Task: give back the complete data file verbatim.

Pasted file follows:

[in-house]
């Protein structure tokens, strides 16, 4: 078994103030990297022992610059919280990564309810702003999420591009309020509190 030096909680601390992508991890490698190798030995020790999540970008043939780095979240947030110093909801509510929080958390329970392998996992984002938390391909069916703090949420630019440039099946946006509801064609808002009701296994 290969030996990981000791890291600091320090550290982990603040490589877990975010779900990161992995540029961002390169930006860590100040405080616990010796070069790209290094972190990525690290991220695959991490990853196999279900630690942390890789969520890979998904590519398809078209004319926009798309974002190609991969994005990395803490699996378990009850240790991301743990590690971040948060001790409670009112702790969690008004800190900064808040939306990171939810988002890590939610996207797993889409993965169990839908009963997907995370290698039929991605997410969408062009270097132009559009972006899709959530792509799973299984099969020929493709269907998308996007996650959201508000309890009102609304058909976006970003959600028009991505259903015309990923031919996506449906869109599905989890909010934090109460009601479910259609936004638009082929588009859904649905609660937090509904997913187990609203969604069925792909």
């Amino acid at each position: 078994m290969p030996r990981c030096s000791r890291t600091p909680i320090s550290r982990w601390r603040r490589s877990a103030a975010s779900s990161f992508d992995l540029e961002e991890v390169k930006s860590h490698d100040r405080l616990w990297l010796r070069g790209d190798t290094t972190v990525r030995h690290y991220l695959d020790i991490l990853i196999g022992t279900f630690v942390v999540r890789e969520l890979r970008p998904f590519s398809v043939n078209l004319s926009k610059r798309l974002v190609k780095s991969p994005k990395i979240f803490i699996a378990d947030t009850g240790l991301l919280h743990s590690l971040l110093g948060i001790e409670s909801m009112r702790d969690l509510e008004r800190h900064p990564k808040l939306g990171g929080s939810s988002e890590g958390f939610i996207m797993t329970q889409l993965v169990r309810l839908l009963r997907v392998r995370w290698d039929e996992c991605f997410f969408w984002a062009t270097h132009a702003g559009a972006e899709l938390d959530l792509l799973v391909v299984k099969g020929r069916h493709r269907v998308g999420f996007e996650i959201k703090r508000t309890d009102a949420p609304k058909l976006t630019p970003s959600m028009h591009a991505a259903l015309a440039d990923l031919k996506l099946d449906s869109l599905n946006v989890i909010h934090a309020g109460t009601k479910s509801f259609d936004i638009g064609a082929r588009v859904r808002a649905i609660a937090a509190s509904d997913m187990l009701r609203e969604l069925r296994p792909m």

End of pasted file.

[in-house]
């Protein structure tokens, strides 16, 4: 078994103030990297022992610059919280990564309810702003999420591009309020509190 030096909680601390992508991890490698190798030995020790999540970008043939780095979240947030110093909801509510929080958390329970392998996992984002938390391909069916703090949420630019440039099946946006509801064609808002009701296994 290969030996990981000791890291600091320090550290982990603040490589877990975010779900990161992995540029961002390169930006860590100040405080616990010796070069790209290094972190990525690290991220695959991490990853196999279900630690942390890789969520890979998904590519398809078209004319926009798309974002190609991969994005990395803490699996378990009850240790991301743990590690971040948060001790409670009112702790969690008004800190900064808040939306990171939810988002890590939610996207797993889409993965169990839908009963997907995370290698039929991605997410969408062009270097132009559009972006899709959530792509799973299984099969020929493709269907998308996007996650959201508000309890009102609304058909976006970003959600028009991505259903015309990923031919996506449906869109599905989890909010934090109460009601479910259609936004638009082929588009859904649905609660937090509904997913187990609203969604069925792909």
């Amino acid at each position: 078994m290969p030996r990981c030096s000791r890291t600091p909680i320090s550290r982990w601390r603040r490589s877990a103030a975010s779900s990161f992508d992995l540029e961002e991890v390169k930006s860590h490698d100040r405080l616990w990297l010796r070069g790209d190798t290094t972190v990525r030995h690290y991220l695959d020790i991490l990853i196999g022992t279900f630690v942390v999540r890789e969520l890979r970008p998904f590519s398809v043939n078209l004319s926009k610059r798309l974002v190609k780095s991969p994005k990395i979240f803490i699996a378990d947030t009850g240790l991301l919280h743990s590690l971040l110093g948060i001790e409670s909801m009112r702790d969690l509510e008004r800190h900064p990564k808040l939306g990171g929080s939810s988002e890590g958390f939610i996207m797993t329970q889409l993965v169990r309810l839908l009963r997907v392998r995370w290698d039929e996992c991605f997410f969408w984002a062009t270097h132009a702003g559009a972006e899709l938390d959530l792509l799973v391909v299984k099969g020929r069916h493709r269907v998308g999420f996007e996650i959201k703090r508000t309890d009102a949420p609304k058909l976006t630019p970003s959600m028009h591009a991505a259903l015309a440039d990923l031919k996506l099946d449906s869109l599905n946006v989890i909010h934090a309020g109460t009601k479910s509801f259609d936004i638009g064609a082929r588009v859904r808002a649905i609660a937090a509190s509904d997913m187990l009701r609203e969604l069925r296994p792909m």